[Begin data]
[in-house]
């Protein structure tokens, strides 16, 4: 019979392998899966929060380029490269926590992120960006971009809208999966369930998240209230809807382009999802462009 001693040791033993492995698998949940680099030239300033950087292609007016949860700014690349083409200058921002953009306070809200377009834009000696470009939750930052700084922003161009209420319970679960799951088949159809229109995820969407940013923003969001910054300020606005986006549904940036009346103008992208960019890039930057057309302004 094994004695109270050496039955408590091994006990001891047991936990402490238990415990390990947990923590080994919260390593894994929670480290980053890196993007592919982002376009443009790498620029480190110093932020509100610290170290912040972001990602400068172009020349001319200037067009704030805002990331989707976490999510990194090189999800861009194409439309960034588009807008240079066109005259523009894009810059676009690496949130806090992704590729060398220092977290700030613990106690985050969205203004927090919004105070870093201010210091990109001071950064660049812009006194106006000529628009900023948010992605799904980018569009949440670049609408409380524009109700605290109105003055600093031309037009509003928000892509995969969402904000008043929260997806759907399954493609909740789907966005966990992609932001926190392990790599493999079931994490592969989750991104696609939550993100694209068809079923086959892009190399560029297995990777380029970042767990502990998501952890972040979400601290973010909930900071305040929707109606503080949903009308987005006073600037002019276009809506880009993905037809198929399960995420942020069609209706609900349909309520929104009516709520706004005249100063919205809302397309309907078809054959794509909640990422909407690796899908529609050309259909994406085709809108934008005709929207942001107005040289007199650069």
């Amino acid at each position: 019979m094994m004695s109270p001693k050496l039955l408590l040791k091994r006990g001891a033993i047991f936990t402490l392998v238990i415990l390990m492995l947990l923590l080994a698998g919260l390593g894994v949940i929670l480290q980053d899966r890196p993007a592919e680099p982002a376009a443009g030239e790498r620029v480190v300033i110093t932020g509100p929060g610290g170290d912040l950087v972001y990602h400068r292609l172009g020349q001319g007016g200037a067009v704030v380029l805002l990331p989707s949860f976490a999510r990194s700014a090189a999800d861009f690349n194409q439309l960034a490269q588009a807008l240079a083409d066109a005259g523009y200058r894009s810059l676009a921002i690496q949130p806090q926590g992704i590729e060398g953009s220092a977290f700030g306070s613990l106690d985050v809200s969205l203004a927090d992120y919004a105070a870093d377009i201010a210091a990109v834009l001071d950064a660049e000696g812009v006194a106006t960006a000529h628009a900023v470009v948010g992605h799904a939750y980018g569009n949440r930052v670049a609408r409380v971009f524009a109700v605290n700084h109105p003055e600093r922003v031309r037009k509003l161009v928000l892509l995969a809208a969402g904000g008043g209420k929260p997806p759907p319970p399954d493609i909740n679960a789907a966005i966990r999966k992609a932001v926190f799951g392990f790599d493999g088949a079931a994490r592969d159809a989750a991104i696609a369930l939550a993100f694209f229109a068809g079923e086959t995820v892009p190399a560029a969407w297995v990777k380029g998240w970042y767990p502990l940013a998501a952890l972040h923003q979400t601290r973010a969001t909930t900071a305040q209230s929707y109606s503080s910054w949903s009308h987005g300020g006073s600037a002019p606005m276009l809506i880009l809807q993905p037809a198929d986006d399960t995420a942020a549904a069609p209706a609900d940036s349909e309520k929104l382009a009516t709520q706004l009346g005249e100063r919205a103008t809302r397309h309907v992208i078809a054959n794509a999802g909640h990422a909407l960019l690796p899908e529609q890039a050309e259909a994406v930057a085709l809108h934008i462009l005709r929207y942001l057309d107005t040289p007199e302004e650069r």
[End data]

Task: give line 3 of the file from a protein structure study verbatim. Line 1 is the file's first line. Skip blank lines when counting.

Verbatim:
């Amino acid at each position: 019979m094994m004695s109270p001693k050496l039955l408590l040791k091994r006990g001891a033993i047991f936990t402490l392998v238990i415990l390990m492995l947990l923590l080994a698998g919260l390593g894994v949940i929670l480290q980053d899966r890196p993007a592919e680099p982002a376009a443009g030239e790498r620029v480190v300033i110093t932020g509100p929060g610290g170290d912040l950087v972001y990602h400068r292609l172009g020349q001319g007016g200037a067009v704030v380029l805002l990331p989707s949860f976490a999510r990194s700014a090189a999800d861009f690349n194409q439309l960034a490269q588009a807008l240079a083409d066109a005259g523009y200058r894009s810059l676009a921002i690496q949130p806090q926590g992704i590729e060398g953009s220092a977290f700030g306070s613990l106690d985050v809200s969205l203004a927090d992120y919004a105070a870093d377009i201010a210091a990109v834009l001071d950064a660049e000696g812009v006194a106006t960006a000529h628009a900023v470009v948010g992605h799904a939750y980018g569009n949440r930052v670049a609408r409380v971009f524009a109700v605290n700084h109105p003055e600093r922003v031309r037009k509003l161009v928000l892509l995969a809208a969402g904000g008043g209420k929260p997806p759907p319970p399954d493609i909740n679960a789907a966005i966990r999966k992609a932001v926190f799951g392990f790599d493999g088949a079931a994490r592969d159809a989750a991104i696609a369930l939550a993100f694209f229109a068809g079923e086959t995820v892009p190399a560029a969407w297995v990777k380029g998240w970042y767990p502990l940013a998501a952890l972040h923003q979400t601290r973010a969001t909930t900071a305040q209230s929707y109606s503080s910054w949903s009308h987005g300020g006073s600037a002019p606005m276009l809506i880009l809807q993905p037809a198929d986006d399960t995420a942020a549904a069609p209706a609900d940036s349909e309520k929104l382009a009516t709520q706004l009346g005249e100063r919205a103008t809302r397309h309907v992208i078809a054959n794509a999802g909640h990422a909407l960019l690796p899908e529609q890039a050309e259909a994406v930057a085709l809108h934008i462009l005709r929207y942001l057309d107005t040289p007199e302004e650069r």